May 24, 2018
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Supreme Court halts Texas execution

The Associated Press

HUNTSVILLE, Texas — The U.S. Supreme Court has halted the execution of a black man convicted of a double murder in Texas 16 years ago after his lawyers contended his sentence was unfair because of a question asked about race during his trial.

Forty-eight-year-old John Buck was scheduled for lethal injection Thursday evening.

At issue was a psychologist’s testimony that black people were more likely to commit violence.

A similar request to block the punishment was made to Texas Gov. Rick Perry. Perry is the Republican frontrunner for the GOP presidential nomination and his actions have now come under closer scrutiny.

Wash. teachers maintain strike despite judge order

TACOMA, Wash. — Teachers in Washington state’s third-largest school district voted overwhelmingly Thursday to remain on strike in defiance of a judge’s order that they return to work.

Some 93 percent of the nearly 1,600 teachers gathered at the Tacoma Dome arena said they wanted to keep picketing.

The Tacoma School District teachers walked out Tuesday over issues including pay, class size and how job transfers are handled. A state judge issued an order Wednesday that they go back to class, but the teachers refused.

Many students have joined the picket lines and hundreds rallied in front of the Tacoma Dome before and during Thursday’s vote.

Rebecca Jimenez, a senior at Foss High School, said she was hoping the teachers would continue their strike.

“I think it’s a good example to show. If you’re going to do something, stick with it. Don’t give up,” she said.

Tacoma Education Association President Andy Coons said Thursday’s vote was a sign that teachers agree.

“Each time we have this vote, it gets stronger,” Coons said.

The contract issues being debated in Tacoma are echoed across the nation as school districts grapple with federally mandated school reform. The U.S. Department of Education wants every state and school district to update the way they evaluate teachers, and a weak economy has most states struggling to find enough money to pay teachers.

Man, 19, charged in Calif. toddler shooting

SAN BERNARDINO, Calif. — A man was charged with murder and attempted murder Thursday after police say he fired a volley of bullets onto a front porch where young children were playing, killing a 3-year-old and critically injuring a pregnant woman and her 3-year-old daughter.

Brandon Taray Barnes, 19, of San Bernardino was arrested late Wednesday after police connected him to the shooting through witness interviews, said San Bernardino police Lt. Gwendolyn Waters.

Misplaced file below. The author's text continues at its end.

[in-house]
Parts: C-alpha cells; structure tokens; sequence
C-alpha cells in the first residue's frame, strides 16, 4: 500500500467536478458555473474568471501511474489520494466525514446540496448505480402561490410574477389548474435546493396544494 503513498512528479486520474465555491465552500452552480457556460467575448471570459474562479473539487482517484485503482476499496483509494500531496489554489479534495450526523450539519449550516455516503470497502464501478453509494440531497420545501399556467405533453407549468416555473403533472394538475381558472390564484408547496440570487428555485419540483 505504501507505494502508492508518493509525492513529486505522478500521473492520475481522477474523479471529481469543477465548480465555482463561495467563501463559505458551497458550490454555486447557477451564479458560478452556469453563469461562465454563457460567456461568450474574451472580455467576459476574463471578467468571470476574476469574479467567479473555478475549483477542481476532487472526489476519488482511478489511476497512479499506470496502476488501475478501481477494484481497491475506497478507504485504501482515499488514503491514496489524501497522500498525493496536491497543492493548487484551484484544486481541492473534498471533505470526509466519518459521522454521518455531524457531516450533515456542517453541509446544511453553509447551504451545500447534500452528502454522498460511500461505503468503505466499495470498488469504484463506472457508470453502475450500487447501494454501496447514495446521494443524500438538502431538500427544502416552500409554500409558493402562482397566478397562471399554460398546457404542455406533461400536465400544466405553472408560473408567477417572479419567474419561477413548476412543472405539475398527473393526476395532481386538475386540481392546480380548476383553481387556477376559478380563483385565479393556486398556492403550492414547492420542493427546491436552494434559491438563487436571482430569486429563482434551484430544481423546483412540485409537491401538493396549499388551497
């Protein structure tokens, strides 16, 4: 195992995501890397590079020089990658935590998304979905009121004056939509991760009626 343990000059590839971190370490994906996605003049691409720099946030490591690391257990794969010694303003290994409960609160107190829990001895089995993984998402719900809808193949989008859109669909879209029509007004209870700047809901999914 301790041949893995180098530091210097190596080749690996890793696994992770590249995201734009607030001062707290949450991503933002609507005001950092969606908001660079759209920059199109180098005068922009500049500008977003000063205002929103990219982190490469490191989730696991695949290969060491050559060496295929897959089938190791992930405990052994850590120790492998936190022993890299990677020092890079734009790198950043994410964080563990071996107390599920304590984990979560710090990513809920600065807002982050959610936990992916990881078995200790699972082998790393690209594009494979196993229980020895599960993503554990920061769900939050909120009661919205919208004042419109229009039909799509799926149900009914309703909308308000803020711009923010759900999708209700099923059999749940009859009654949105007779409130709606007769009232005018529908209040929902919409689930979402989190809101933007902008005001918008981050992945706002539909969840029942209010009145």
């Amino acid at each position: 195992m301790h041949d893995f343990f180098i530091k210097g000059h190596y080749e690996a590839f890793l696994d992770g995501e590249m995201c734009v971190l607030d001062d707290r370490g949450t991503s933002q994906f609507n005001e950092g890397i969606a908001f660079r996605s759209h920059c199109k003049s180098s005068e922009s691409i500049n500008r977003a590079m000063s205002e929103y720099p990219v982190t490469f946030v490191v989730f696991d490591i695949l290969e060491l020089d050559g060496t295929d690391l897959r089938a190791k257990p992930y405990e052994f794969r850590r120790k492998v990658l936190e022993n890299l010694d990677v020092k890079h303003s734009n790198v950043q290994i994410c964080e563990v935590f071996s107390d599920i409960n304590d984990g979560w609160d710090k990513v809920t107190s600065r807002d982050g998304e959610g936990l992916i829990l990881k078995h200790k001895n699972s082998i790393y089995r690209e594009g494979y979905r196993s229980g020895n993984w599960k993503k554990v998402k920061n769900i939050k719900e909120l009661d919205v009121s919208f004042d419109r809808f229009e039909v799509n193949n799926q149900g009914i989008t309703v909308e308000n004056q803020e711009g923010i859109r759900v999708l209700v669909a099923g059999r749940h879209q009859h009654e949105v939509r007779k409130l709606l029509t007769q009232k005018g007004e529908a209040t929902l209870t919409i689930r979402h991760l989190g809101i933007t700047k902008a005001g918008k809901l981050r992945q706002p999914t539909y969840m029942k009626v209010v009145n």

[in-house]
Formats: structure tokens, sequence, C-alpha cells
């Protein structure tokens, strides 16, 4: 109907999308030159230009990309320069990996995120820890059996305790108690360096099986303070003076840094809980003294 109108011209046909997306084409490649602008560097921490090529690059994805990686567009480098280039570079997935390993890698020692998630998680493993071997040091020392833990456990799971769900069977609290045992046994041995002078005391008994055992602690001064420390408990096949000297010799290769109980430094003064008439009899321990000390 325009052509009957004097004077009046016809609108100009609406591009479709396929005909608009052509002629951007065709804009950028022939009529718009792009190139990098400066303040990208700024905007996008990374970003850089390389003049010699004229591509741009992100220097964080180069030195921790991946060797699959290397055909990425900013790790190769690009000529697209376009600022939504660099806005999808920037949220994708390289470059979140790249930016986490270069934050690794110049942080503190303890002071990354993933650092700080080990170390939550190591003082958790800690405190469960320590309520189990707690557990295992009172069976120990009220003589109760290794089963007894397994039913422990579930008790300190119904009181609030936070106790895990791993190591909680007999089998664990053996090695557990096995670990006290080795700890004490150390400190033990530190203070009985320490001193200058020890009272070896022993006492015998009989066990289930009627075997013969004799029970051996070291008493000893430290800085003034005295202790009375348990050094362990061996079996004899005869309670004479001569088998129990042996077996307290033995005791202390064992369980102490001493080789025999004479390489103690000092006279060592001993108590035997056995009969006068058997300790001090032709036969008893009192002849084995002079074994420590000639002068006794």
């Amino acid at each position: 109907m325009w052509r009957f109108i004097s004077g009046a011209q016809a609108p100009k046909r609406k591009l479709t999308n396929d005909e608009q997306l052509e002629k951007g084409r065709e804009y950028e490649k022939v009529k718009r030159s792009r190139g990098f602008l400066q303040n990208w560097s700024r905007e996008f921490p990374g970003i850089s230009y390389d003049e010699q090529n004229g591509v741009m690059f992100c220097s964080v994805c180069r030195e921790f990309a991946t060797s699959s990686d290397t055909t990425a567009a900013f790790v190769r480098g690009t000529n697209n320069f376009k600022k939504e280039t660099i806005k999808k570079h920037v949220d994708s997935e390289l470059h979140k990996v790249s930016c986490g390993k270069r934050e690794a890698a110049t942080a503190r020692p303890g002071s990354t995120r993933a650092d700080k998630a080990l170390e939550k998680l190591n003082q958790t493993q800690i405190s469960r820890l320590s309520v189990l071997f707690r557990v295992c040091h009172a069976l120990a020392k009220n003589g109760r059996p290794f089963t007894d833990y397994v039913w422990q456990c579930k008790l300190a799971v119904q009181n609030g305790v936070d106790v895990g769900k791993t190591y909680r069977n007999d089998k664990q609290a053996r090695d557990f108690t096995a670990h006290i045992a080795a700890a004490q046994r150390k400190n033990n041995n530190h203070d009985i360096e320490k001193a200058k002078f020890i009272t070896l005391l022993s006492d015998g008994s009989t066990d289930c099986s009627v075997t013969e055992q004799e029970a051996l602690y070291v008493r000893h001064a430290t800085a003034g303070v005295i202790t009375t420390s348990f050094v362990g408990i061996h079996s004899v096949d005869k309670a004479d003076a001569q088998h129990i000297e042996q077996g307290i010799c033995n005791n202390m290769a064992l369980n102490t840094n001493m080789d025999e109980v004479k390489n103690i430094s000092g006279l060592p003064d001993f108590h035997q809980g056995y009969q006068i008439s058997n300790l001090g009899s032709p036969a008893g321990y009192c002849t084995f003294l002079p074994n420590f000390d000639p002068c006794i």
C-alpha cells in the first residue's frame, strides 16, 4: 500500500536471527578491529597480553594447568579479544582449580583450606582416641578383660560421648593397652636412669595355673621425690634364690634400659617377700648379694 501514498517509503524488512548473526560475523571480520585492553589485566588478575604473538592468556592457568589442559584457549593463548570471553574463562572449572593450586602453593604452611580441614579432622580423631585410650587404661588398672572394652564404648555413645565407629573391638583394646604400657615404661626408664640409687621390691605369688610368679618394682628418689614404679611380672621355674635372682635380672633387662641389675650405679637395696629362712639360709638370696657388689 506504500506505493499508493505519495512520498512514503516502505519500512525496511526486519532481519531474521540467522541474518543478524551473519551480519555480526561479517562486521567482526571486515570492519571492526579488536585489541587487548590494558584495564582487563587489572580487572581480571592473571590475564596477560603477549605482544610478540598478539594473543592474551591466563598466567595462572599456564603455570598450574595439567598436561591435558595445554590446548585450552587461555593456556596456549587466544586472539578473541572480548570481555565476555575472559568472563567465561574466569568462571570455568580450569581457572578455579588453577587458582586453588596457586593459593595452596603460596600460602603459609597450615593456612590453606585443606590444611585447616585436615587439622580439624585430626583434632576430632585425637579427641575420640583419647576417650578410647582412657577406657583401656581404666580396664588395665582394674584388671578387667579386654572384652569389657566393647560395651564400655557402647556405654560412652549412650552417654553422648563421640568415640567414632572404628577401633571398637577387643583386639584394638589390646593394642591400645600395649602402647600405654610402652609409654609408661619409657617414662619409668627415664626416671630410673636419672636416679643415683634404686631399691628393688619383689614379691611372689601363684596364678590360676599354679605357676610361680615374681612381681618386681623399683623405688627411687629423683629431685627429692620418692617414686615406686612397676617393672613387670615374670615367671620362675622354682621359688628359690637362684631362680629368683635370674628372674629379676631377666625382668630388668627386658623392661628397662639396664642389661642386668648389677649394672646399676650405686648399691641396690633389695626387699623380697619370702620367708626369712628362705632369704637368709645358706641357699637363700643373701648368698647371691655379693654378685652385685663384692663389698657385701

He was charged with one count of murder and seven counts of attempted murder in the Monday shooting, one for each of the individuals who were relaxing on the porch when the shooting occurred, District Attorney Michael Ramos said at a news conference.

Ramos called the shooting “horrendous” and a “cowardly act,” and vowed justice in the case. “We will not allow this to happen to our citizens, especially our babies,” he said.

Police believe Barnes was retaliating against a male resident of the home who had intervened earlier in the day when he saw the suspect assaulting a woman outside a nearby market.

Barnes likely saw the Good Samaritan return to the home where the shooting occurred and fired at least a dozen bullets into the residence, Waters said.

“It shows not only a lack of conscience, but it shows cowardice and lack of respect for human life,” said police Chief Keith Kilmer.

Barnes was arrested just after 5 p.m. Wednesday while riding his bicycle two blocks from the crime scene. He is affiliated with a Los Angeles-area gang, authorities said, but they declined to say which one. Police have not recovered the weapon.

Panetta: DOD cuts could up jobless rate by 1 point

ABOARD A U.S. MILITARY AIRCRAFT — Defense Secretary Leon Panetta warned Congress on Thursday that if lawmakers fail to agree on debt-ceiling talks and trigger $1 trillion in Pentagon budget cuts, they could add 1 percentage point to the nation’s jobless rate.

Pentagon press secretary George Little said Thursday that Panetta has relayed those numbers to lawmakers in person and in calls this week, urging Congress to avoid the deadlock that would require the sweeping cuts.

Under the current deficit-reduction plan, the Pentagon must slash more than $400 billion in defense spending over the next decade. In addition, a newly created deficit-cutting supercommittee has until Nov. 23 to reach a consensus on budget cuts. If the committee members can’t agree, or if Congress rejects its plan, automatic cuts of $1.2 trillion would hit the government accounts, with half coming from defense spending.

The trillion dollar total, Little said, would be devastating for the military, forcing spending reductions that likely would necessitate shrinking the size of the Army, Air Force and Marine Corps to the smallest numbers in decades and also lead to the smallest Navy in nearly 100 years.

“We would break faith with those in uniform who are serving. At a time of war, that’s unacceptable,” Little told reporters traveling with Panetta back to Washington after security meetings with Australian leaders in San Francisco.


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